(Kitco News) – Economic data and U.S. dollar movements will continue to influence the gold market next week, but market watchers said they wouldn’t be surprised if the yellow metal remains within its established range.
August gold futures fell Friday, settling at $1,383 an ounce on the Comex division of the New York Mercantile Exchange, down 0.72% on the week. July silver slipped Friday, settling at $21.743 an ounce, down 2.25 % on the week.
In the Kitco News Gold Survey, out of 36 participants, 22 responded this week. Of those 22 participants, nine see prices up, while seven see prices down and six see prices moving sideways or are neutral. Market participants include bullion dealers, investment banks, futures traders, money managers and technical-chart analysts.
Many market watchers in the gold market were hoping Friday’s U.S. Labor Department nonfarm payrolls report would be the catalyst to finally push gold out of its narrow $1,350 to $1,425 range. However, the U.S. monthly jobs data was in line with expectations and didn’t change anyone’s view.
The Labor Department said the U.S. created 175,000 jobs in May and the unemployment rate rose by a basis point to 7.6% as more people started to look for work. The expectation was that anywhere from 167,000 to 172,000 jobs were created. The April jobs figure was lowered to 149,000 from 165,000, and March’s figure was revised up to 142,000 from 138,000.
Gold bounced around above $1,400 ahead of the report and just afterward, but when the U.S. dollar rose, gold slipped below $1,400 and downside momentum grew as the dollar rose.
Market watchers said Friday’s reaction was more a readjustment after prices rose on ideas this figure would come out worse than expected following a weaker data release Wednesday from private payrolls processing firm ADP.
“We had people who came in long gold because of that ADP number, thinking it was going to rally and it didn’t. So you saw them selling here late, getting out ahead of the weekend. This market just feels heavy. Problem is, we can rally to $1,450 and we’re still in a bear market,” said one New York-based floor trader.
Robin Bhar, head of metals research at Societe Generale, said the data shows the pace of hiring continues which gives credence back to the Fed tapering its stimulus program toward the end of the year. “That’s bearish gold because gold as a monetary asset is affected by QE (quantitative easing),” he said.
The debate over Fed tapering will continue for at least another month or two, which means financial markets, gold included, “will be held hostage to data flow and every comment out of Fed officials. The markets are hanging on every single word and the tone of comments from Fed officials,” Bhar said.
That could mean volatile price action, but still in a range until more clarity emerges on the health of the U.S. economy, he said.
The next meeting of the Federal Open Market Committee is June 18 and 19 and financial markets in general will await the outcome of the monetary policy meeting, particularly any comments regarding the Fed’s bond-buying program.
Analysts at Brown Brothers Harriman said whether the Fed tapers in the third or fourth quarters or even waits until the first quarter of 2014, stimulus reductions are coming and the markets need to get ready for it.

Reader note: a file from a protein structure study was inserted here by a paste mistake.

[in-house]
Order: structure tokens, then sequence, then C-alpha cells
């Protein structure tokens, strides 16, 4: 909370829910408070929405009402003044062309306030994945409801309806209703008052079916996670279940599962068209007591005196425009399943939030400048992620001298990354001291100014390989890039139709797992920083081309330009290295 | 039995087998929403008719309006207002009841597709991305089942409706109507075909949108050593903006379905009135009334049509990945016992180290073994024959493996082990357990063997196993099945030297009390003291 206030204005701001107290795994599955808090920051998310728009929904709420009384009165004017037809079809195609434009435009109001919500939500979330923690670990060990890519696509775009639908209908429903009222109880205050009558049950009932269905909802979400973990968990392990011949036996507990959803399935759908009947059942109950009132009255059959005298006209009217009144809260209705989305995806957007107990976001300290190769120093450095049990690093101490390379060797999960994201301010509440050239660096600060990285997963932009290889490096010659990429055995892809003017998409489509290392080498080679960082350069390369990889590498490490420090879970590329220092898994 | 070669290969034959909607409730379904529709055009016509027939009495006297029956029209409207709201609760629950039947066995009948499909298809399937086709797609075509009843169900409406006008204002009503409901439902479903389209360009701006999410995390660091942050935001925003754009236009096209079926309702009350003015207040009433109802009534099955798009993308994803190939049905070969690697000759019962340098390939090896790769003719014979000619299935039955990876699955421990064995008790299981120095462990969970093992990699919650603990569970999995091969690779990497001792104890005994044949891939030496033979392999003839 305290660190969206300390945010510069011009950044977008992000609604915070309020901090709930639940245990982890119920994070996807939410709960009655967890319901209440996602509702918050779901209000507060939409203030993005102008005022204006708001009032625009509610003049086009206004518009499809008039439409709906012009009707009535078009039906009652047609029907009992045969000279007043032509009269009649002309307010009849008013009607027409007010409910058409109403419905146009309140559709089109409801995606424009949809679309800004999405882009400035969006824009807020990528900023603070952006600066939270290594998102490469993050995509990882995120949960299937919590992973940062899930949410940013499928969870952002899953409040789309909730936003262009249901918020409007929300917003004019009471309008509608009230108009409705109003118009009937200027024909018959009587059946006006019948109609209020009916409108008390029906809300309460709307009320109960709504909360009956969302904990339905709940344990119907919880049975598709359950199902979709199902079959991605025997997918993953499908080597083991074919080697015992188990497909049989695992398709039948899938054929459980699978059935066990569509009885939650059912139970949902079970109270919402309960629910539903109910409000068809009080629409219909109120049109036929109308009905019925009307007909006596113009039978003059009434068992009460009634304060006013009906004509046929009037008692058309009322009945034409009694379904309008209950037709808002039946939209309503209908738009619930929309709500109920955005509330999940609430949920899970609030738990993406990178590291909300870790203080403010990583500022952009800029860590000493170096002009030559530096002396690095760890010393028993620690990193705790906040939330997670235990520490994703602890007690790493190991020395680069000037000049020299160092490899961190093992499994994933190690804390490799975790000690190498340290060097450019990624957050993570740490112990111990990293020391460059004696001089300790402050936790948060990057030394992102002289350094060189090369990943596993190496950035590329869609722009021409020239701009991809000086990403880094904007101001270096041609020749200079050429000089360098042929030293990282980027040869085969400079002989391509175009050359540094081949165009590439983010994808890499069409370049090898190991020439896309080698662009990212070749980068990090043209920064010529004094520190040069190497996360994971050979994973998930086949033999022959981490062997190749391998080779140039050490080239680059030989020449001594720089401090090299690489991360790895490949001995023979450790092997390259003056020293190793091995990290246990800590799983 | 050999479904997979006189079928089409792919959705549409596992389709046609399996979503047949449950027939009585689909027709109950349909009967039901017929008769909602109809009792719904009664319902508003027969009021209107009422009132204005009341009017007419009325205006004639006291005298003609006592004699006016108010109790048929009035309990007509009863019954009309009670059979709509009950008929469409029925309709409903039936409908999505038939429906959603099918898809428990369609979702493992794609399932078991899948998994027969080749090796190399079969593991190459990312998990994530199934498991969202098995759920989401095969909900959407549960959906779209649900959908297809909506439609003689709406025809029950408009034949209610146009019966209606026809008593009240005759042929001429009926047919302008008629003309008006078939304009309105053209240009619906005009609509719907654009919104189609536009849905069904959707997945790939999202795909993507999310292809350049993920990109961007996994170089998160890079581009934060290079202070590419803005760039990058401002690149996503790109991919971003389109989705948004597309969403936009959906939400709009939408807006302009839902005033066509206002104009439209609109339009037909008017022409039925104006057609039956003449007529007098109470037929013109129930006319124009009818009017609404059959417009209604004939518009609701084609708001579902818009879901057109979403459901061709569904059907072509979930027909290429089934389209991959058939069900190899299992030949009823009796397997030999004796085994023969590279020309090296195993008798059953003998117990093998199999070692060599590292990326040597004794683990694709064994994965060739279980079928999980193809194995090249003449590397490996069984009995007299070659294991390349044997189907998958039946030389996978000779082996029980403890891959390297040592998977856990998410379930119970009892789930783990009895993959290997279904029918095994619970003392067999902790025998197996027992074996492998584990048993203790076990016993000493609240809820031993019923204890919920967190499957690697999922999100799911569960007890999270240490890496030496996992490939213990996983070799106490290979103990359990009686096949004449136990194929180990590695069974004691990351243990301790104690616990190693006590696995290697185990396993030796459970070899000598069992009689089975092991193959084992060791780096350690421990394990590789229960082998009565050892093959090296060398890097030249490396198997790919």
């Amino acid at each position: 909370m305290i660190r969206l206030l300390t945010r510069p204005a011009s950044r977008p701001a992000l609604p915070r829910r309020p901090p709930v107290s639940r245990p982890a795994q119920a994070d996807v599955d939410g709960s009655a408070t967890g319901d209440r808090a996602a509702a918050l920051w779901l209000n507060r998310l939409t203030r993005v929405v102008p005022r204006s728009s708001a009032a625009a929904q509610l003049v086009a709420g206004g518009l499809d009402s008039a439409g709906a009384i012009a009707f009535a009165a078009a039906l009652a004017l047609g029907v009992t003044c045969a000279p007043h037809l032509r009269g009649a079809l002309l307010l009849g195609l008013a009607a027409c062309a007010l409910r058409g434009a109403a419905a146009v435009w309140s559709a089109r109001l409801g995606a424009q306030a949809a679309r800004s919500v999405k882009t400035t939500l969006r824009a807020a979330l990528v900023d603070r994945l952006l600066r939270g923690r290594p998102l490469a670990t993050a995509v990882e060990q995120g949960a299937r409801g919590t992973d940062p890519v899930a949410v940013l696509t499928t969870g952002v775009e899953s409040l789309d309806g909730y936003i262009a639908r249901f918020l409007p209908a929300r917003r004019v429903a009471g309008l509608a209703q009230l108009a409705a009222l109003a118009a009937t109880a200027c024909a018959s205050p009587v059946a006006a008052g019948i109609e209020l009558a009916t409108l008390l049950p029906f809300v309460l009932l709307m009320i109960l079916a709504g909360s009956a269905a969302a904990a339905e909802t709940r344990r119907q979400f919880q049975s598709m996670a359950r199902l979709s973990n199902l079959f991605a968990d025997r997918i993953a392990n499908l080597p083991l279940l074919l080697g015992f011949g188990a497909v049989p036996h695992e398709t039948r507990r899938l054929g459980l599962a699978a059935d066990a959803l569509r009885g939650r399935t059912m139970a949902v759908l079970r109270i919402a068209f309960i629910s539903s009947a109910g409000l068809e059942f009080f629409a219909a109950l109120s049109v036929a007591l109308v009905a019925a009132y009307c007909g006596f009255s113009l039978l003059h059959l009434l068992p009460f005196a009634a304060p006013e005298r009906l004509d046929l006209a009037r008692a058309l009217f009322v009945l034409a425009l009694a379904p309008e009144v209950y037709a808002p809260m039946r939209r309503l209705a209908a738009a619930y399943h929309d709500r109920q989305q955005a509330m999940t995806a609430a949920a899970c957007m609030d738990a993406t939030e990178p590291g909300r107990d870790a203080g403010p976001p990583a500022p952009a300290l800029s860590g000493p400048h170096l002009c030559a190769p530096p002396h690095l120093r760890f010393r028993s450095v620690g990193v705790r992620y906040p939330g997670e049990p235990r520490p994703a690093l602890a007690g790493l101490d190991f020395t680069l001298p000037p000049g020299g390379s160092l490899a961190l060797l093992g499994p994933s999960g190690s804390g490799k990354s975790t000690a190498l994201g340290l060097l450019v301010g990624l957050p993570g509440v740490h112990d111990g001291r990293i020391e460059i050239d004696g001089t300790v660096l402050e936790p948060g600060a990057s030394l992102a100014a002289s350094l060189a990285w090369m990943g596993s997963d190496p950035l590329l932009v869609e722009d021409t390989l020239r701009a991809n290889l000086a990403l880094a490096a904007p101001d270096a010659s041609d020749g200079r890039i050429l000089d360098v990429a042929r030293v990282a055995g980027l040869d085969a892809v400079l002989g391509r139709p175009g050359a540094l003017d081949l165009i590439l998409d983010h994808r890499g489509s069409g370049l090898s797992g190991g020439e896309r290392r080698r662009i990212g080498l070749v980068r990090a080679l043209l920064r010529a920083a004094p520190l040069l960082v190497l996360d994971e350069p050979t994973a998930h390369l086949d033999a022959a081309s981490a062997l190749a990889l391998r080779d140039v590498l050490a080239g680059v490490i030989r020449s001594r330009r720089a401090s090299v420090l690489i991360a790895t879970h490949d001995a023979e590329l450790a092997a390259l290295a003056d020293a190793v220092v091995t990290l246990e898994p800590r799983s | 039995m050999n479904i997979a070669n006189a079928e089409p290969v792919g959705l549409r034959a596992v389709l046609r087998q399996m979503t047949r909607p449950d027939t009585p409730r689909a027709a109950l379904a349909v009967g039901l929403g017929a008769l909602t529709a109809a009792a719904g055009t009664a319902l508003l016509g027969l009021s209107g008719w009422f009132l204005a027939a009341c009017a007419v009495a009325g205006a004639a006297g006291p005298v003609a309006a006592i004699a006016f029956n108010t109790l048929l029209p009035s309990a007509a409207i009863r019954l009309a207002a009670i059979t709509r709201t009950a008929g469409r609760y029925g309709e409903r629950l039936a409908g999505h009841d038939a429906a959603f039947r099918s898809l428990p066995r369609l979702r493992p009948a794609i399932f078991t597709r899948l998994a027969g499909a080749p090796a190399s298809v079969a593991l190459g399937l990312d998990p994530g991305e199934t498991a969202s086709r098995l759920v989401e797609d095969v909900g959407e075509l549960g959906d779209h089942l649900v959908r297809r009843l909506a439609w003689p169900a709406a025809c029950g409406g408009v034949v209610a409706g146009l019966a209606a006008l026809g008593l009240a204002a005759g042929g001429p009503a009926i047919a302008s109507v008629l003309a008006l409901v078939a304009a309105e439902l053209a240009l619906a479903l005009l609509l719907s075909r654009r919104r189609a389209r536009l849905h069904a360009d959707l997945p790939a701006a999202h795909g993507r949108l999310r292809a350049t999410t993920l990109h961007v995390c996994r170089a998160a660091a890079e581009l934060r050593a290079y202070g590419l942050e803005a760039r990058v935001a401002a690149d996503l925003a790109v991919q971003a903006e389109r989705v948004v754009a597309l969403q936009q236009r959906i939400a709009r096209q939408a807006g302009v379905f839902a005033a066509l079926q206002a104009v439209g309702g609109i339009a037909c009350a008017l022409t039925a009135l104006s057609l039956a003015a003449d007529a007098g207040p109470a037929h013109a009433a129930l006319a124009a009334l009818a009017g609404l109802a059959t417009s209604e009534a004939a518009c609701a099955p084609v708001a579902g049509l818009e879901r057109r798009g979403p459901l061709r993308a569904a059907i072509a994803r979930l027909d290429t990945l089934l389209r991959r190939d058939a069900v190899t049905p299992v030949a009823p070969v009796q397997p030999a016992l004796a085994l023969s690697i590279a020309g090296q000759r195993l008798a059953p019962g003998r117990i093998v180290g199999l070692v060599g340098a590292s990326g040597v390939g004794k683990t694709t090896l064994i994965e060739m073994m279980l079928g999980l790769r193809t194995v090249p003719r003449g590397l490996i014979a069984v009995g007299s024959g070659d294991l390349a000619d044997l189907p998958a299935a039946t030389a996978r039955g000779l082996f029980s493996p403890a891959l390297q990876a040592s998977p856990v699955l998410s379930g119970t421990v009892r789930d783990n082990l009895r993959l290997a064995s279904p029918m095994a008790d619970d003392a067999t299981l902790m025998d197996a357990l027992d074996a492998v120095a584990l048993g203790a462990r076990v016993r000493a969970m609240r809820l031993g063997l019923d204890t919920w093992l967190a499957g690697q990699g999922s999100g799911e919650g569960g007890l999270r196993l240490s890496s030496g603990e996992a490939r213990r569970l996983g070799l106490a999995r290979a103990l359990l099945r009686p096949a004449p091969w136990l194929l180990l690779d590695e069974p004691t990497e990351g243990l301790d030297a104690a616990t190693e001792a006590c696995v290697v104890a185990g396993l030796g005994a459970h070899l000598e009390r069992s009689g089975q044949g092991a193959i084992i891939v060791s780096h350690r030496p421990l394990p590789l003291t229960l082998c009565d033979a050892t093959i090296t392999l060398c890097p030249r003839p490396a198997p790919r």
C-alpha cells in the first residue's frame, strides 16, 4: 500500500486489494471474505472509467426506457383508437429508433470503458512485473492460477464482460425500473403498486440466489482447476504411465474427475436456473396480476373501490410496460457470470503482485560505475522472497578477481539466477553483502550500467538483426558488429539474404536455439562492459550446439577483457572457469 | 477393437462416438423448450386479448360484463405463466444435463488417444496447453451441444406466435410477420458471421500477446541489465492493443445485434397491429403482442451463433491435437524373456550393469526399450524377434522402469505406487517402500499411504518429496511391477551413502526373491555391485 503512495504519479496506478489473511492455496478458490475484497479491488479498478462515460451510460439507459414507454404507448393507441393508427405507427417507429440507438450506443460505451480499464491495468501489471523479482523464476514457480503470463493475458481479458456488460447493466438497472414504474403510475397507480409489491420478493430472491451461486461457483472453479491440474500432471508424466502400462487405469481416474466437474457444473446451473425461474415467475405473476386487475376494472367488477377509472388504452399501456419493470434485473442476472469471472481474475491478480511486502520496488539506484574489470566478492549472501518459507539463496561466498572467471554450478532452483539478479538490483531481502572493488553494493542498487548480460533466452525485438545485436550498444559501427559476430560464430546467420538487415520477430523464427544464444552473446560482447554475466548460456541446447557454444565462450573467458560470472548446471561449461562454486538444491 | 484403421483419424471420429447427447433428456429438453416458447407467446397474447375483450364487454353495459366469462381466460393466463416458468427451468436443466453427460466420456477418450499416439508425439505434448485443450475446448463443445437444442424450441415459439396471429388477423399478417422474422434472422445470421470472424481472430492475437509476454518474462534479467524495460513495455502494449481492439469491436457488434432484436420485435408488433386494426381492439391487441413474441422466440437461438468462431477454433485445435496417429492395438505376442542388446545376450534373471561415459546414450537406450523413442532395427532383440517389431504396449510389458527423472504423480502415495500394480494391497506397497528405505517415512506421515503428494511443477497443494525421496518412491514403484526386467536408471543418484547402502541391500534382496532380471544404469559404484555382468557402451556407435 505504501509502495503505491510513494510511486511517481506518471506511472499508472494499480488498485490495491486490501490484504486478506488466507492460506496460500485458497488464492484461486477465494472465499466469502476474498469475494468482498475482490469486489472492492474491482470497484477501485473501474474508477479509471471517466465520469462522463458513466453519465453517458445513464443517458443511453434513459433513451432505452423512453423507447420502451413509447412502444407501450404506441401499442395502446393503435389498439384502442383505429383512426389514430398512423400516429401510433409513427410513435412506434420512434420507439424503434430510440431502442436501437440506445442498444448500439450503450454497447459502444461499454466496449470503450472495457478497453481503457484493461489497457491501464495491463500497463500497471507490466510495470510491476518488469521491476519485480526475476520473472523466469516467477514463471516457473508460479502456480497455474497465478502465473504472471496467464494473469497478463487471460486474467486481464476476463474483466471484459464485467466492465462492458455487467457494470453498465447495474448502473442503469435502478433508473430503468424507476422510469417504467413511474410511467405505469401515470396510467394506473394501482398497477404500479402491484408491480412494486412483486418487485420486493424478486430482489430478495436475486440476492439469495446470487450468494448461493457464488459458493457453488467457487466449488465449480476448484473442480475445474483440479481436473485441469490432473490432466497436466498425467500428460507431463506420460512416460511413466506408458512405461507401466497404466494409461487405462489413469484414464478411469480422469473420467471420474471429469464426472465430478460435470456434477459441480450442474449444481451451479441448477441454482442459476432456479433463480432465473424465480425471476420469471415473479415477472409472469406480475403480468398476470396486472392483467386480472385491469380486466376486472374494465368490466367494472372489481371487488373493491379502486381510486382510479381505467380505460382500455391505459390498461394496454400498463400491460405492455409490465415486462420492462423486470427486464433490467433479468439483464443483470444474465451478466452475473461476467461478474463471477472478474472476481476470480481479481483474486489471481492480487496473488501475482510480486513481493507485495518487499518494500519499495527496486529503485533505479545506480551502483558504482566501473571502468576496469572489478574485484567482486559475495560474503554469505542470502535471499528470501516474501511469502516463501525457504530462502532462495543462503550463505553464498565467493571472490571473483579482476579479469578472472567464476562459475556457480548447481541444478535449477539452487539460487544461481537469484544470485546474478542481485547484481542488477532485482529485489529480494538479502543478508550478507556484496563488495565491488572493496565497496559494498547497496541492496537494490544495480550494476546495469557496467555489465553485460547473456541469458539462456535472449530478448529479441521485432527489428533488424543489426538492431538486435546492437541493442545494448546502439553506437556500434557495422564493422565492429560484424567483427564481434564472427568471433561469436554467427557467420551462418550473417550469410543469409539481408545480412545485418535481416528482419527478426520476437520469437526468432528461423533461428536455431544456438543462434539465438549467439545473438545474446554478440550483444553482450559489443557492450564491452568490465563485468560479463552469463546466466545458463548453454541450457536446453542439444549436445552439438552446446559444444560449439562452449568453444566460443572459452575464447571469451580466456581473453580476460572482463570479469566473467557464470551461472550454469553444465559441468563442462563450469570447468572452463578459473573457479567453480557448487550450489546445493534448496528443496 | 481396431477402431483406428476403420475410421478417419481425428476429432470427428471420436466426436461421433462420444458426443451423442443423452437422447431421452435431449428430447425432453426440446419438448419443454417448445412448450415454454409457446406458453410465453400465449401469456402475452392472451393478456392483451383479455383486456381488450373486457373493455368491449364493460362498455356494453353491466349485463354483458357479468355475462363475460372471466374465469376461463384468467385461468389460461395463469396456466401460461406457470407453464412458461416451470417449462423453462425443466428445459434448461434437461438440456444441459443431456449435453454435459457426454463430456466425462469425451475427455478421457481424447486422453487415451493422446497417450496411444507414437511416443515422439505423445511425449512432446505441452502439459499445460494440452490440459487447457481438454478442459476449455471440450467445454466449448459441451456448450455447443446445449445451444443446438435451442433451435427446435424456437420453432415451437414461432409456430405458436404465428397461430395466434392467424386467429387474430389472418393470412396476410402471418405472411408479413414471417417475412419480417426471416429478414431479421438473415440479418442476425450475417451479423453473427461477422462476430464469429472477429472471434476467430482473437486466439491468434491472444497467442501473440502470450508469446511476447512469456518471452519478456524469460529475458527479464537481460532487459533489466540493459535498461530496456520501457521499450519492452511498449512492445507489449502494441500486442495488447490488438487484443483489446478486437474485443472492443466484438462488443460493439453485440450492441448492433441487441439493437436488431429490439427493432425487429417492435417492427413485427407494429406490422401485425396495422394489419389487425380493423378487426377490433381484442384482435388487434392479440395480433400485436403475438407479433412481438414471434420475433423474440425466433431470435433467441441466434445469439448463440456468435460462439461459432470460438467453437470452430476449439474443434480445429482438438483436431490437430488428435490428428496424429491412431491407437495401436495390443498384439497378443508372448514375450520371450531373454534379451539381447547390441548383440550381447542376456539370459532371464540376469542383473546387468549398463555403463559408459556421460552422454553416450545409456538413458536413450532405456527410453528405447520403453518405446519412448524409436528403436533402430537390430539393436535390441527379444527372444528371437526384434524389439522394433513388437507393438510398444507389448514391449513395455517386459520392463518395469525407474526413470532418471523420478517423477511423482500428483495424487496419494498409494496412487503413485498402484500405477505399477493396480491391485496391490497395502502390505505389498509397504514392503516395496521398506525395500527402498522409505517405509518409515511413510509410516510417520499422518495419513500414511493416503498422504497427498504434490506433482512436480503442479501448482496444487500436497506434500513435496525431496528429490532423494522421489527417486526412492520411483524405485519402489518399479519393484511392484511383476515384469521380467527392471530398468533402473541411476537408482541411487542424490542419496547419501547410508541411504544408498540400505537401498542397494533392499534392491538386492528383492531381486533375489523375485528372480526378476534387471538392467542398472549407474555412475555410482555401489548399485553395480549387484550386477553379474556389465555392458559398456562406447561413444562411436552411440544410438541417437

“More investors are coming around to the view that the interest rate cycle is over. The importance of US rates in the global capital market should not be under-estimated. Higher U.S. rates drives up global rates, in general,” they said.
Higher interest rates as a rule are negative for gold prices since it underscores the opportunity cost of holding gold as it does not pay a yield. While BBH said tapering should be expected, that doesn’t mean the Fed is going to switch from easing to hiking rates.
Key U.S. economic data slated for release next week include May U.S. retail sales on Thursday and May U.S. industrial production on June 14. Analysts said the market will watch to see if the split between consumer sentiment and business activity continues.
Chinese data is also going to be important. On Saturday Chinese import/export data, inflation reports, industrial production and retail sales news are set for release. However, China is closed from Monday to Wednesday for the Dragon Boat Festival, so their markets will have a delay in reacting to the news. Some market participants are concerned the Chinese data will show further evidence of a weakening economy. Chinese equity markets are near one-month lows.
Howard Wen, analyst, HSBC Securities, said physical demand from China and India has supported gold prices recently. However, with Chinese markets will be closed until Wednesday and Indian consumers face more difficulties as the government and the Reserve Bank of India try to curb demand through increased duties and import bans, it could lead to price volatility. Prices could test mid-level support between $1,350 and $1,340, he added.
“In the near-term gold is going to be volatile because physical demand won’t support prices,” he said. “There is more downside risk over the next few days.”
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Neils Christensen contributed to this article.
By Debbie Carlson